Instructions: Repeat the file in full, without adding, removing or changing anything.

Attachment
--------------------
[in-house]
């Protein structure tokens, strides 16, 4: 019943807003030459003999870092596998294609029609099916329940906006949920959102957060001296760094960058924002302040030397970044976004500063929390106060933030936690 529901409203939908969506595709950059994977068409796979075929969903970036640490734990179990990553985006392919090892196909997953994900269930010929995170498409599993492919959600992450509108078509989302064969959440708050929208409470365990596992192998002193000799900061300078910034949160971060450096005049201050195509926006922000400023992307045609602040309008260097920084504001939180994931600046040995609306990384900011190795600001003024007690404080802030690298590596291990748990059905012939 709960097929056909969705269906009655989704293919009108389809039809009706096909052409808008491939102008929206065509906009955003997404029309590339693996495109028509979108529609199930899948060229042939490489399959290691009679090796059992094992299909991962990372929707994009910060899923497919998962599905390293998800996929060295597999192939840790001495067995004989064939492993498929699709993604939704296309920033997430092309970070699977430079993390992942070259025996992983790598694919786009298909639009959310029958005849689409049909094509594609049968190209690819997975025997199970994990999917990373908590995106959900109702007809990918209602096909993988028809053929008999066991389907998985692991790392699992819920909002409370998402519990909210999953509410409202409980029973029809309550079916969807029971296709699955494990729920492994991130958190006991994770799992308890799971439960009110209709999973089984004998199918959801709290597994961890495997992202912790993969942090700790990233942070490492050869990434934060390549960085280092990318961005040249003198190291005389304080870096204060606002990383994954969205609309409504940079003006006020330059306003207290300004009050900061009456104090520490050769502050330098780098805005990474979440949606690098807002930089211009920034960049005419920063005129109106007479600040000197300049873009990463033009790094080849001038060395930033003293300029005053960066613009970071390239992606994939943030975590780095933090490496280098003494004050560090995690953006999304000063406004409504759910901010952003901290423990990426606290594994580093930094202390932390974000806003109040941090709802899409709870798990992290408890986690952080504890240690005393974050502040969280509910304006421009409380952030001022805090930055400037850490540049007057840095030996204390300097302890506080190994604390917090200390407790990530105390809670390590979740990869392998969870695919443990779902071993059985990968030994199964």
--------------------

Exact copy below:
[in-house]
């Protein structure tokens, strides 16, 4: 019943807003030459003999870092596998294609029609099916329940906006949920959102957060001296760094960058924002302040030397970044976004500063929390106060933030936690 529901409203939908969506595709950059994977068409796979075929969903970036640490734990179990990553985006392919090892196909997953994900269930010929995170498409599993492919959600992450509108078509989302064969959440708050929208409470365990596992192998002193000799900061300078910034949160971060450096005049201050195509926006922000400023992307045609602040309008260097920084504001939180994931600046040995609306990384900011190795600001003024007690404080802030690298590596291990748990059905012939 709960097929056909969705269906009655989704293919009108389809039809009706096909052409808008491939102008929206065509906009955003997404029309590339693996495109028509979108529609199930899948060229042939490489399959290691009679090796059992094992299909991962990372929707994009910060899923497919998962599905390293998800996929060295597999192939840790001495067995004989064939492993498929699709993604939704296309920033997430092309970070699977430079993390992942070259025996992983790598694919786009298909639009959310029958005849689409049909094509594609049968190209690819997975025997199970994990999917990373908590995106959900109702007809990918209602096909993988028809053929008999066991389907998985692991790392699992819920909002409370998402519990909210999953509410409202409980029973029809309550079916969807029971296709699955494990729920492994991130958190006991994770799992308890799971439960009110209709999973089984004998199918959801709290597994961890495997992202912790993969942090700790990233942070490492050869990434934060390549960085280092990318961005040249003198190291005389304080870096204060606002990383994954969205609309409504940079003006006020330059306003207290300004009050900061009456104090520490050769502050330098780098805005990474979440949606690098807002930089211009920034960049005419920063005129109106007479600040000197300049873009990463033009790094080849001038060395930033003293300029005053960066613009970071390239992606994939943030975590780095933090490496280098003494004050560090995690953006999304000063406004409504759910901010952003901290423990990426606290594994580093930094202390932390974000806003109040941090709802899409709870798990992290408890986690952080504890240690005393974050502040969280509910304006421009409380952030001022805090930055400037850490540049007057840095030996204390300097302890506080190994604390917090200390407790990530105390809670390590979740990869392998969870695919443990779902071993059985990968030994199964």